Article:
Plans have been submitted to install metal railings outside the National Records of Scotland building in Edinburgh in a bid to clamp down on anti-social behaviour.
The move is perceived to be a bid to deter rough sleepers from seeking shelter at the A-listed building, after anti-social behaviour including people defecating in the alcoves, drinking on the steps, and using needles.
The NRS did not link any of the anti-social behaviour back to any homeless people occupying the building, but did highlight incidents of rough sleepers having their sleeping bags set on fire at the property.
Plans to install metal railings along the entrance to West Register House on Charlotte Square to keep rough sleepers out were submitted to The City of Edinburgh Council on March 26.
Critics said the area is considered to be somewhere homeless people feel less at risk, due to CCTV cameras, but the council says currently only ten people are sleeping on the streets.
Founder of homeless charity Steps to Hope, Richard Roncero, 37, has called for the safety of homeless sleepers to be taken into consideration.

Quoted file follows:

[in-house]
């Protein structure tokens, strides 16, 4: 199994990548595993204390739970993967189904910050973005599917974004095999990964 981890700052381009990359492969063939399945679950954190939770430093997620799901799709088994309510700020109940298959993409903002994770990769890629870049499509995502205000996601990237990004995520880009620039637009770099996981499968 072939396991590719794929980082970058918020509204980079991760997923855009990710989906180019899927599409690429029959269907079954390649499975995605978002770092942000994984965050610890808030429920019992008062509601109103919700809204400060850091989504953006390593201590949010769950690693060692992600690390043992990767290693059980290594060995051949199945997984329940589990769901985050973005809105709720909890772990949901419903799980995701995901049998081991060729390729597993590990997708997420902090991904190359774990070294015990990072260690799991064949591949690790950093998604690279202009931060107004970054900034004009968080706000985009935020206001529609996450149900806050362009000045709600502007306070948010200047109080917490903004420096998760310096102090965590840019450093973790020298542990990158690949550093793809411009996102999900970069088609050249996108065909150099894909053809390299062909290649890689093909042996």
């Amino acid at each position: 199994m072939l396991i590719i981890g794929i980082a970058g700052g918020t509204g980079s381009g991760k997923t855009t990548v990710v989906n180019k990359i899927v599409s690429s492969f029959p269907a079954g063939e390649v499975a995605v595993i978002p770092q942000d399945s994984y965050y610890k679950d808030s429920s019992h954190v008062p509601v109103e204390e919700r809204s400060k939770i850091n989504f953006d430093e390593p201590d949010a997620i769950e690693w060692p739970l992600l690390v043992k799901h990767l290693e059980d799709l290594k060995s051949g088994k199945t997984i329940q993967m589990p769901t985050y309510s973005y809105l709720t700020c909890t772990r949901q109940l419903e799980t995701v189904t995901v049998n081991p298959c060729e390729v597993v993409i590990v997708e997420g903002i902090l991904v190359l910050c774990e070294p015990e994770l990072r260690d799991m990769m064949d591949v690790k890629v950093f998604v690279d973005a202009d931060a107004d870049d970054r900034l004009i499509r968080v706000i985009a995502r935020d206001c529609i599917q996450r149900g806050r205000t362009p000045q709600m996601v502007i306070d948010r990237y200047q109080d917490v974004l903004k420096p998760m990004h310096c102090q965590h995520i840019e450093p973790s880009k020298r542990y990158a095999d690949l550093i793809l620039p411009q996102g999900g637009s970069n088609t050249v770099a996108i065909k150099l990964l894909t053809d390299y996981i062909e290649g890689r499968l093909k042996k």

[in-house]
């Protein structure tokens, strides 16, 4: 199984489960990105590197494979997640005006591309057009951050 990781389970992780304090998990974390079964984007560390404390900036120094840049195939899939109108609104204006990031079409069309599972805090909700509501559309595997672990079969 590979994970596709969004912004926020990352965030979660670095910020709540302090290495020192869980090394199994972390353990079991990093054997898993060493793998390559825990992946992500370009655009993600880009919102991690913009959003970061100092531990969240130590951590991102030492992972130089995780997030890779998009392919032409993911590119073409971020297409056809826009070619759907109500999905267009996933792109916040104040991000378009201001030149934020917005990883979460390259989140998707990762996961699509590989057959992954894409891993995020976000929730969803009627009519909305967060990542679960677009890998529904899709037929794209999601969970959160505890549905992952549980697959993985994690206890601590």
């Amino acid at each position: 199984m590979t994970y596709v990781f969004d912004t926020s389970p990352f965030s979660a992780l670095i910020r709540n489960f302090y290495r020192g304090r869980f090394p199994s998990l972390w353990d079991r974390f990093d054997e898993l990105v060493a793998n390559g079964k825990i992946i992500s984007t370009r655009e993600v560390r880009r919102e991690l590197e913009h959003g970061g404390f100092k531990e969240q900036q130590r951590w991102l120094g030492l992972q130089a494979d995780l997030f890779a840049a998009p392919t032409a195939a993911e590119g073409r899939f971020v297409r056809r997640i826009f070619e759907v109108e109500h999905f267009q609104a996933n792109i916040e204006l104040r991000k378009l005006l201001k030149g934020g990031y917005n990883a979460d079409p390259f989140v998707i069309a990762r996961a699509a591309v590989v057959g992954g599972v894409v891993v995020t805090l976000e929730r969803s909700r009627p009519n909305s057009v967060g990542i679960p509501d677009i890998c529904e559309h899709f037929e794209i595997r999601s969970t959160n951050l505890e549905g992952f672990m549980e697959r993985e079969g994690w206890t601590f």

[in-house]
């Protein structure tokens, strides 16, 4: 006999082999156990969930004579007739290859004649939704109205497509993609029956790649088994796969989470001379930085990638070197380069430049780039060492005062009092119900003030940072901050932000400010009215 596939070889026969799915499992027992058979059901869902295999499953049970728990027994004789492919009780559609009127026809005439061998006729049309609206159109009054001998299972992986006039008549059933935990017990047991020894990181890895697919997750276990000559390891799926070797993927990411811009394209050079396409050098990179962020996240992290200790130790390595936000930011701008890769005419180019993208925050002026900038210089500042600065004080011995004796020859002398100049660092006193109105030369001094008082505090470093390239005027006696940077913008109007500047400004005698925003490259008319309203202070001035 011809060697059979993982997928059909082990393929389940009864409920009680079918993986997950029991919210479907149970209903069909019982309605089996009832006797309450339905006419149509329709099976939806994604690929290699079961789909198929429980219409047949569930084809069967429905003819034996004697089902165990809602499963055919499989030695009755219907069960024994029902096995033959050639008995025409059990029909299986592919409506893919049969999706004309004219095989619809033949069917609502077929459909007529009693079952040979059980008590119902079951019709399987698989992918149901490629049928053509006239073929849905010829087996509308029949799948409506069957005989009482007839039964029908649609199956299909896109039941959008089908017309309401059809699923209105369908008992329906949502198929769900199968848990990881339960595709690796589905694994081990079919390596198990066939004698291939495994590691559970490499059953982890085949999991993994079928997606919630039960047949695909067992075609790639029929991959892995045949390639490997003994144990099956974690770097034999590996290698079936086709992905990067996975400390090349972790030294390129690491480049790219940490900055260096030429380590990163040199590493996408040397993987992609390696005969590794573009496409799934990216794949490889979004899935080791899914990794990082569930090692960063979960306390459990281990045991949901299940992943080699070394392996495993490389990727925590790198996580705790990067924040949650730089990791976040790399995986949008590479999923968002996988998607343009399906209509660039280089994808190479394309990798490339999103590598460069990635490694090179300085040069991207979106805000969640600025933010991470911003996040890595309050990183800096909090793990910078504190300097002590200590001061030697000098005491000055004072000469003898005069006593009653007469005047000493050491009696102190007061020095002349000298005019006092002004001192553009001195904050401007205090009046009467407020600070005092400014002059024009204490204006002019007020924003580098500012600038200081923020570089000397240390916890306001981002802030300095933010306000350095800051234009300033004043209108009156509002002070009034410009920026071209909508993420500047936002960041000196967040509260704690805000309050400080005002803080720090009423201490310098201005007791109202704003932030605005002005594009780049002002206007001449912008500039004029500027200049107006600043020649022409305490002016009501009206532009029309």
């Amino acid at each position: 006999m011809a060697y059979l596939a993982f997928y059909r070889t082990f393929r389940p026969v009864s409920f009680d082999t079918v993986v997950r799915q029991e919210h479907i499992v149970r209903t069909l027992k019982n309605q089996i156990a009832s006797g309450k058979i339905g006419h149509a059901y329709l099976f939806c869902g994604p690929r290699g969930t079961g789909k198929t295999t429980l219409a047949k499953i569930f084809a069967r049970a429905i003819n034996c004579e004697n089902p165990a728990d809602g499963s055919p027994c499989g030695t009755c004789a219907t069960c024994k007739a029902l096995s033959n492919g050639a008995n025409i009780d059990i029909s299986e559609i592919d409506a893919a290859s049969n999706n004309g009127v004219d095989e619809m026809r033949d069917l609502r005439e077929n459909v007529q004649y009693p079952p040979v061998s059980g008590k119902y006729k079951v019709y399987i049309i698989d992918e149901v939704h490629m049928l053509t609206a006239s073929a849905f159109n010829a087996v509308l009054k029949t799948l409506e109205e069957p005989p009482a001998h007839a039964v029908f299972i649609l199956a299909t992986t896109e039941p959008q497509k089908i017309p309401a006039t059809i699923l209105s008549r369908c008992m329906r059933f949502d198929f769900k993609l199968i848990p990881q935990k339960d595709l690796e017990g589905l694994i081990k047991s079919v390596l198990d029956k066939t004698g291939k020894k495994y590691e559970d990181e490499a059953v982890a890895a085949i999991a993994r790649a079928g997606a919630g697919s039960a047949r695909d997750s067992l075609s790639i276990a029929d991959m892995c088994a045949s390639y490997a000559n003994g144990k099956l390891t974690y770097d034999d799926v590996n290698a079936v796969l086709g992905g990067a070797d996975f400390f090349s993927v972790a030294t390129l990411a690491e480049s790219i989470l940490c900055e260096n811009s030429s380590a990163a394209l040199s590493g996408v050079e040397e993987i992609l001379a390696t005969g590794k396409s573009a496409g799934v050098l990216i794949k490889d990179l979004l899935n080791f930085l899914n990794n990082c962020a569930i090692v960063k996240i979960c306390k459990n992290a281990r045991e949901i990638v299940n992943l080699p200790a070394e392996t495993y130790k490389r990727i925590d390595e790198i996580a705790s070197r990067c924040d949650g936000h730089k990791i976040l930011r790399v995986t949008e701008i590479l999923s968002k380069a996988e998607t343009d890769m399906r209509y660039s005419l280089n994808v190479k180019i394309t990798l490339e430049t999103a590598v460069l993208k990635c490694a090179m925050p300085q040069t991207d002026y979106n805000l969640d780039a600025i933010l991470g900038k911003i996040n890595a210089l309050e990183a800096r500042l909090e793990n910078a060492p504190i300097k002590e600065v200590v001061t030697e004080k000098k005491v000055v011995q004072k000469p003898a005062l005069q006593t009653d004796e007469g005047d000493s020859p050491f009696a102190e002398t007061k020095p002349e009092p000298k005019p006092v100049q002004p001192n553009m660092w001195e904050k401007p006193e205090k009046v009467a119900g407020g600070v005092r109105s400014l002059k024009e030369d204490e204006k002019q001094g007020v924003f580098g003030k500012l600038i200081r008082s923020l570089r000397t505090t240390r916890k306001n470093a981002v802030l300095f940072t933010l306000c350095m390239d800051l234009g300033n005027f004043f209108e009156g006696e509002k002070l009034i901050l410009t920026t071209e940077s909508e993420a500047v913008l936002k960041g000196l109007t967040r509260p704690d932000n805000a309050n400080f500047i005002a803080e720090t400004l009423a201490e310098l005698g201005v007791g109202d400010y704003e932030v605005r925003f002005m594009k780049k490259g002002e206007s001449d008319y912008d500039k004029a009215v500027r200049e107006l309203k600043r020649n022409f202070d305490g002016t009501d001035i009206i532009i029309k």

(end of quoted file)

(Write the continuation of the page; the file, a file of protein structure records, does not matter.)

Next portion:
Richard, who slept rough in the city as a youth, said: “My initial thought when I heard about the planning application was that we are limiting the safe places where homeless people can sleep even more.
“I do understand from a business point of view why nobody would want rough sleepers on their premises, but it’s important to remember that we are talking about people who have no homes and have to sleep on the street.
“When you are living on the street it all comes down to survival and safety and people have to go where they feel least at risk.”
Housing, Homelessness and Fair Work Convener councillor Kate Campbell said: “Because of the extra support and accommodation we’ve put in place with our third sector partners during the pandemic we now have, we believe, less than ten people still rough sleeping in Edinburgh.”
A spokesman for NRS said: “There has been a number of incidents of anti-social behaviour at West Register House over the course of a number of years.
“NRS has worked with Police Scotland during this time to manage these incidents.
“Our priority is the safety of building users and the protection of this listed building.”